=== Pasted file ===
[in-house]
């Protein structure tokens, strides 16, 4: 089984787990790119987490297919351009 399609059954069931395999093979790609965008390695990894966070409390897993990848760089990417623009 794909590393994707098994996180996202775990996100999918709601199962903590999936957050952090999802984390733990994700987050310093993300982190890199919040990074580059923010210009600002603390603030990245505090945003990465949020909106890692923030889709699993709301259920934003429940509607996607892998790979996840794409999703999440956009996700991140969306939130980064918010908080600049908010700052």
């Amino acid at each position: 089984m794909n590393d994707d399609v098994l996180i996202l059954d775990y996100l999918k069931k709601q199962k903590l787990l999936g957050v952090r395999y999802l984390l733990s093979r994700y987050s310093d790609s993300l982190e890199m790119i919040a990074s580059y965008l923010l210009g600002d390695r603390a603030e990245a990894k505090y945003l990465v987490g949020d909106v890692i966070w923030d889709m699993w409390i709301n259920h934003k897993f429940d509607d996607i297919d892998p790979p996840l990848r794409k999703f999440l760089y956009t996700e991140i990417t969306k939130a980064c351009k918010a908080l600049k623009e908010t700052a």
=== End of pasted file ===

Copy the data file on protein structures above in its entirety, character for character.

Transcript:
[in-house]
């Protein structure tokens, strides 16, 4: 089984787990790119987490297919351009 399609059954069931395999093979790609965008390695990894966070409390897993990848760089990417623009 794909590393994707098994996180996202775990996100999918709601199962903590999936957050952090999802984390733990994700987050310093993300982190890199919040990074580059923010210009600002603390603030990245505090945003990465949020909106890692923030889709699993709301259920934003429940509607996607892998790979996840794409999703999440956009996700991140969306939130980064918010908080600049908010700052």
């Amino acid at each position: 089984m794909n590393d994707d399609v098994l996180i996202l059954d775990y996100l999918k069931k709601q199962k903590l787990l999936g957050v952090r395999y999802l984390l733990s093979r994700y987050s310093d790609s993300l982190e890199m790119i919040a990074s580059y965008l923010l210009g600002d390695r603390a603030e990245a990894k505090y945003l990465v987490g949020d909106v890692i966070w923030d889709m699993w409390i709301n259920h934003k897993f429940d509607d996607i297919d892998p790979p996840l990848r794409k999703f999440l760089y956009t996700e991140i990417t969306k939130a980064c351009k918010a908080l600049k623009e908010t700052a």